Streaking with Arm-A-Seal

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Forum topic by Adrian A posted 12-26-2014 07:26 PM 915 views 0 times favorited 9 replies Add to Favorites Watch
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Adrian A

169 posts in 2931 days

12-26-2014 07:26 PM

This is the 4th coat. All previous coats dried for 24 hrs. If I spray water on top it beads up and is perfectly dry.

For whatever reason im seeing streaks in my finish where i used a folded up lint free cloth. I kept a wet edge and didnt go back over an area i had already wiped on. Im confused.

Any thoughts?

9 replies so far

View Timberwerks's profile


360 posts in 3190 days

#1 posted 12-26-2014 08:39 PM

I’m thinking it’s due to the flattening agent not being distributed evenly.


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Adrian A

169 posts in 2931 days

#2 posted 12-26-2014 08:41 PM

I stirred pretty dang good.. so you think can has gone bad? Would adding Mineral Spirits help any?

View distrbd's profile


2252 posts in 2475 days

#3 posted 12-26-2014 09:09 PM

I am following this thread with great interest.

Is it possible that the wood surface was sanded too smoothly that your stain can not penetrate it?

-- Ken from Ontario, Canada

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Adrian A

169 posts in 2931 days

#4 posted 12-26-2014 10:10 PM

Well the stain was very even, its only started looking like that after the poly went on.

View daddywoofdawg's profile


1028 posts in 1604 days

#5 posted 12-26-2014 10:31 PM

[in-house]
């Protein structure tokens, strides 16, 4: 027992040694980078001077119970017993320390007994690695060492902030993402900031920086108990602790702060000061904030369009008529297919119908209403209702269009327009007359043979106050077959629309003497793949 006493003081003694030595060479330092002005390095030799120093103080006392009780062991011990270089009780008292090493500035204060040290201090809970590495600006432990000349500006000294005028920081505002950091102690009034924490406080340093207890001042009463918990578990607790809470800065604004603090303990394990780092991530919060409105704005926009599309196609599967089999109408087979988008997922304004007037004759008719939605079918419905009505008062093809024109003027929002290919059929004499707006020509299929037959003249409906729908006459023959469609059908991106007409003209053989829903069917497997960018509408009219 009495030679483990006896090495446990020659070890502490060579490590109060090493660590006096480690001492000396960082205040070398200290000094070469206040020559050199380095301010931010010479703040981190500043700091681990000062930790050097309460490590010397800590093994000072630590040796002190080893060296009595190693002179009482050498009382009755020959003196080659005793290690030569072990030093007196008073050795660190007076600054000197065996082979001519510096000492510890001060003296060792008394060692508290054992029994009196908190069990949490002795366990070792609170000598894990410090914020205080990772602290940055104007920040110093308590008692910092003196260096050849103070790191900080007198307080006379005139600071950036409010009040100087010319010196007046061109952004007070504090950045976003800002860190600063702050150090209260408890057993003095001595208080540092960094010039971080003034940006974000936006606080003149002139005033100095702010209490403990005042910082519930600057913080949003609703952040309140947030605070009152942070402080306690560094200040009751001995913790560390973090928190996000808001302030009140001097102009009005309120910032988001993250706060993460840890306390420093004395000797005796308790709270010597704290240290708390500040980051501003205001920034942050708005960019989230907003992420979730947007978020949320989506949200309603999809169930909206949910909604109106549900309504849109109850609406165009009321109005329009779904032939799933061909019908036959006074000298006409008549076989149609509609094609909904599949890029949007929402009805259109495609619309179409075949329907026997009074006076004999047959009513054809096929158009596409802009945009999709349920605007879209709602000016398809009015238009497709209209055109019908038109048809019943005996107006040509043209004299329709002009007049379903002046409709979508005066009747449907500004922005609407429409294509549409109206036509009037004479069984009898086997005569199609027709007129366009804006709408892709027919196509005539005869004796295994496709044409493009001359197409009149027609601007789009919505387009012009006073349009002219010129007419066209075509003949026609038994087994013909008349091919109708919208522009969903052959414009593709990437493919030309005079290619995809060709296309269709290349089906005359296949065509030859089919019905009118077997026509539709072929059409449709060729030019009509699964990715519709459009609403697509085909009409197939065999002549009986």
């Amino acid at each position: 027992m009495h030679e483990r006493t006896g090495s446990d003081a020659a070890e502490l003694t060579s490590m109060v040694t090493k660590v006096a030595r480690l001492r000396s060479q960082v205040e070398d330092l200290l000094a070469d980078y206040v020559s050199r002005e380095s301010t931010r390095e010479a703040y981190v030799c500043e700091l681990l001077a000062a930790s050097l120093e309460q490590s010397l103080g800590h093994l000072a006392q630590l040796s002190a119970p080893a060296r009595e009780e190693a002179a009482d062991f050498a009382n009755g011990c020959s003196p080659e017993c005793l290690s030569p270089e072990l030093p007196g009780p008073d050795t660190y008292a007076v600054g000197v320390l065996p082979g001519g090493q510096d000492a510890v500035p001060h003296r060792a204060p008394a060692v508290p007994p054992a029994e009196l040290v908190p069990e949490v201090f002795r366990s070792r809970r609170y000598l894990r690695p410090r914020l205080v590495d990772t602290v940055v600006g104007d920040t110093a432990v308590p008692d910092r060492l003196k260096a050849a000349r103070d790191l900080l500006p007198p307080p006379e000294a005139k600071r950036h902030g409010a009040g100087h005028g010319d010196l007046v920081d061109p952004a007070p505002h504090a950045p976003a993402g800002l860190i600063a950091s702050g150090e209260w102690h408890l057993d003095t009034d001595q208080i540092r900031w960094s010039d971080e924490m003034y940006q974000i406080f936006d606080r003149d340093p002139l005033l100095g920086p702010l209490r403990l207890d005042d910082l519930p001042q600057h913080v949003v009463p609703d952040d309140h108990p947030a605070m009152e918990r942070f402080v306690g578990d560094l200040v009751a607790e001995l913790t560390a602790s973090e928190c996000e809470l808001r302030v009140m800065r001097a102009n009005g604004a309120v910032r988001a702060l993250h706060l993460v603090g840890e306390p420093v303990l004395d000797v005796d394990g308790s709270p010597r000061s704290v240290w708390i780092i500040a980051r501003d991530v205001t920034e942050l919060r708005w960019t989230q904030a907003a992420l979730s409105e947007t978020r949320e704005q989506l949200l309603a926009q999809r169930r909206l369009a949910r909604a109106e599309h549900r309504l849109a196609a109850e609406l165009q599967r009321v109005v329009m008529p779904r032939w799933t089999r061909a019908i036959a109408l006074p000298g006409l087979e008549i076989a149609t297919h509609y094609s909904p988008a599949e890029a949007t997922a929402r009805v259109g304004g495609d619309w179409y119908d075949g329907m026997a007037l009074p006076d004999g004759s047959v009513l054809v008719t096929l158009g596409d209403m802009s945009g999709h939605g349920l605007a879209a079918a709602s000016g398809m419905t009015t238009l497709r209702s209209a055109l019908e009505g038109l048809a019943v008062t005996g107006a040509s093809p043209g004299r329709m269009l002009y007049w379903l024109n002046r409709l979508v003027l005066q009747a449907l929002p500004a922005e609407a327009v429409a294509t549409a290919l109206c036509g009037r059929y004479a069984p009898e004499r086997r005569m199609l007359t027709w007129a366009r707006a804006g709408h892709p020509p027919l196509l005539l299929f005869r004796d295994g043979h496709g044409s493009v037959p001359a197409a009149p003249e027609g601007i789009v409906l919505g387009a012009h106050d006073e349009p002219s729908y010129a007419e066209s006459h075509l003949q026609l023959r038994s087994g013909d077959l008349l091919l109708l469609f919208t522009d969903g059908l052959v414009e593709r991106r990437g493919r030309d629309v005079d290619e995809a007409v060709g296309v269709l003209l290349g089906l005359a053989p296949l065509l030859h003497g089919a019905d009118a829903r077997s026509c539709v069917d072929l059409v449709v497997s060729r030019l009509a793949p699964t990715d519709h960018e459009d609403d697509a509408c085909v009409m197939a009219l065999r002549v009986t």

may have gotten condensation on the drying finish.or on the rag.maybe even sweat on your hands going though damping the cloth.

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Adrian A

169 posts in 2931 days

#6 posted 12-26-2014 10:39 PM

no sweat, and i was holding it away from the stain.

View RogerInColorado's profile


321 posts in 1983 days

#7 posted 12-27-2014 12:20 AM

I share Timberwerks view about flattener distribution. I speculate that your wipe on rag applies a tiny bit more pressure at the “wads” than between “wads”. That wipes a tiny bit more of the flatner impregnated finish off of your work. I always apply gloss top coat for as many coats as I need to get the depth I am after, then apply the final topcoat of the sheen I want. That coat can go on a little thicker so doesn’t need to be wiped as “dry” as if it was an intermediate coat. I could, of course, be absolutely dead wrong about this.

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Adrian A

169 posts in 2931 days

#8 posted 12-27-2014 01:05 AM

I think Roger and Timber may be right. I had someone else tell me they thought it looked pretty glossy for semi gloss, and got me thinking you know it is a little bit glossy. So maybe it is the flattener not being distributed very evenly.

Maybe its due to your theory Roger, i’m not sure.

I just tried a sample of using 50% mineral spirits and 50% finish and did a very thin coat, and one side i circle rubbed it in, and the other i did long strides like i did before. This time the circular looked AWFUL, and the long strides looked actually better than it did before.

Also when I think back to my first initial coat, I applied it with a foam brush and it came on super thick cause those foam brushes, well maybe its my technique, but i could only do heavy coats. ANd that coat came out perfectly even.

I think adding thinner helped by letting their be less solids to be distributed unevenly
I think doing thicker coats allowed the flattener to be distributed more even with more open time to level out.

Why have I never had this issue before? Not sure. And I guess when you apply each layer it re-desolves the previous layers and relevels the flattener??

Should I give it a good sand, and do two thick coats? Get a diff finish thats brand new?

View Pezking7p's profile


3217 posts in 1680 days

#9 posted 12-27-2014 01:18 AM

Semi gloss finishes will streak like this if you apply them with too much pressure. It unevenly distributes the matting agent.

Use very little pressure or, wipe off the excess poly more completely. At this point there is no way I know of to fix it without sanding down to wood. Fwiw, only the last coat needs to be matte.

-- -Dan

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